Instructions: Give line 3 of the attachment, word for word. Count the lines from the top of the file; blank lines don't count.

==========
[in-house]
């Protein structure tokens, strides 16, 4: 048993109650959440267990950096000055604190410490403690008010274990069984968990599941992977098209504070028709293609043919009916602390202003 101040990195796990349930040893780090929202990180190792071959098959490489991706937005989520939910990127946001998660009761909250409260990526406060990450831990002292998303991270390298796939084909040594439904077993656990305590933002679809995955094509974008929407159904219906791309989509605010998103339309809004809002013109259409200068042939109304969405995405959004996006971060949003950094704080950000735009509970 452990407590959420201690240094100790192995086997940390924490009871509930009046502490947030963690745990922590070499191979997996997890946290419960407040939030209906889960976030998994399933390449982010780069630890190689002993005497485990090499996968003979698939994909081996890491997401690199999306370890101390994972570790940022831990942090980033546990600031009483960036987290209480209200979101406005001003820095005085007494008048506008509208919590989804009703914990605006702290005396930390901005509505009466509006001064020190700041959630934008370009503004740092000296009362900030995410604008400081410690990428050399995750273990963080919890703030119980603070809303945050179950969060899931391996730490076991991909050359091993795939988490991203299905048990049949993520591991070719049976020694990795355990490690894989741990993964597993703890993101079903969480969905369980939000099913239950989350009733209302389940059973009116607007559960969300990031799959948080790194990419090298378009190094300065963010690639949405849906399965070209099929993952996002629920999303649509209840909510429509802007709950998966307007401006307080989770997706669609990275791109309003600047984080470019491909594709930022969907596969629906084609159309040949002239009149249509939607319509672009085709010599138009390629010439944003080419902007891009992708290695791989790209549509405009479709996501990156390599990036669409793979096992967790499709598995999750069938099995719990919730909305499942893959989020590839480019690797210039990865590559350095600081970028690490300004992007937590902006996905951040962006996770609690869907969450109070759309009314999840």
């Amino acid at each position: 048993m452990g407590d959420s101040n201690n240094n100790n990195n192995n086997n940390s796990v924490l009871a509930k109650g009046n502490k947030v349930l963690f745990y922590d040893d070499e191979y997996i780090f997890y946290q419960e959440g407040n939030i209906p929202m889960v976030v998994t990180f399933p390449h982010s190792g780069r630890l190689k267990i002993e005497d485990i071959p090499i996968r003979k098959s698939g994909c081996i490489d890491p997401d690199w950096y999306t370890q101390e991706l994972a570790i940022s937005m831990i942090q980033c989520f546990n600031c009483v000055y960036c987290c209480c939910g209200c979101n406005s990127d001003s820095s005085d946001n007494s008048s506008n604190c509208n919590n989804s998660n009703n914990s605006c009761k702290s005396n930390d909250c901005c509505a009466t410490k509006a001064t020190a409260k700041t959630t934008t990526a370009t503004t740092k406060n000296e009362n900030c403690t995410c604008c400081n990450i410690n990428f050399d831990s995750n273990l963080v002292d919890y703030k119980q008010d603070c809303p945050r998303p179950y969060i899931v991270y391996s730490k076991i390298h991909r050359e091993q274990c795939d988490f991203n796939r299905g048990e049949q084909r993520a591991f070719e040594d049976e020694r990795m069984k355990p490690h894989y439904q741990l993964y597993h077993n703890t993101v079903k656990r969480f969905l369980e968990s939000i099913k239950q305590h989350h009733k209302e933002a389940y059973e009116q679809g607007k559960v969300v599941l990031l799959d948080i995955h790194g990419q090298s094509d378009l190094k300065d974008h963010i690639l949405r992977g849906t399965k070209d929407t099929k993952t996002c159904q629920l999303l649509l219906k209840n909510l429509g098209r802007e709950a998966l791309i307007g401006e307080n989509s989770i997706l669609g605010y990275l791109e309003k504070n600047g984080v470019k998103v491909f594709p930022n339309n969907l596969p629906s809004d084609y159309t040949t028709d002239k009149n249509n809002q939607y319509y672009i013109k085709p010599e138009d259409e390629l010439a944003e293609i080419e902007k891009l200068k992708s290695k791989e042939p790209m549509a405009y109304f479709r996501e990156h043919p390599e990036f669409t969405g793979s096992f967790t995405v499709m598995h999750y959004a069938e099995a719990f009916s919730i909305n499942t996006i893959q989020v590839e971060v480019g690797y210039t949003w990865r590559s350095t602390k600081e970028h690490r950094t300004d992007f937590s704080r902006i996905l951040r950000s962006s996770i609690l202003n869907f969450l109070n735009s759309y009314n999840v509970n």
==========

């Amino acid at each position: 048993m452990g407590d959420s101040n201690n240094n100790n990195n192995n086997n940390s796990v924490l009871a509930k109650g009046n502490k947030v349930l963690f745990y922590d040893d070499e191979y997996i780090f997890y946290q419960e959440g407040n939030i209906p929202m889960v976030v998994t990180f399933p390449h982010s190792g780069r630890l190689k267990i002993e005497d485990i071959p090499i996968r003979k098959s698939g994909c081996i490489d890491p997401d690199w950096y999306t370890q101390e991706l994972a570790i940022s937005m831990i942090q980033c989520f546990n600031c009483v000055y960036c987290c209480c939910g209200c979101n406005s990127d001003s820095s005085d946001n007494s008048s506008n604190c509208n919590n989804s998660n009703n914990s605006c009761k702290s005396n930390d909250c901005c509505a009466t410490k509006a001064t020190a409260k700041t959630t934008t990526a370009t503004t740092k406060n000296e009362n900030c403690t995410c604008c400081n990450i410690n990428f050399d831990s995750n273990l963080v002292d919890y703030k119980q008010d603070c809303p945050r998303p179950y969060i899931v991270y391996s730490k076991i390298h991909r050359e091993q274990c795939d988490f991203n796939r299905g048990e049949q084909r993520a591991f070719e040594d049976e020694r990795m069984k355990p490690h894989y439904q741990l993964y597993h077993n703890t993101v079903k656990r969480f969905l369980e968990s939000i099913k239950q305590h989350h009733k209302e933002a389940y059973e009116q679809g607007k559960v969300v599941l990031l799959d948080i995955h790194g990419q090298s094509d378009l190094k300065d974008h963010i690639l949405r992977g849906t399965k070209d929407t099929k993952t996002c159904q629920l999303l649509l219906k209840n909510l429509g098209r802007e709950a998966l791309i307007g401006e307080n989509s989770i997706l669609g605010y990275l791109e309003k504070n600047g984080v470019k998103v491909f594709p930022n339309n969907l596969p629906s809004d084609y159309t040949t028709d002239k009149n249509n809002q939607y319509y672009i013109k085709p010599e138009d259409e390629l010439a944003e293609i080419e902007k891009l200068k992708s290695k791989e042939p790209m549509a405009y109304f479709r996501e990156h043919p390599e990036f669409t969405g793979s096992f967790t995405v499709m598995h999750y959004a069938e099995a719990f009916s919730i909305n499942t996006i893959q989020v590839e971060v480019g690797y210039t949003w990865r590559s350095t602390k600081e970028h690490r950094t300004d992007f937590s704080r902006i996905l951040r950000s962006s996770i609690l202003n869907f969450l109070n735009s759309y009314n999840v509970n």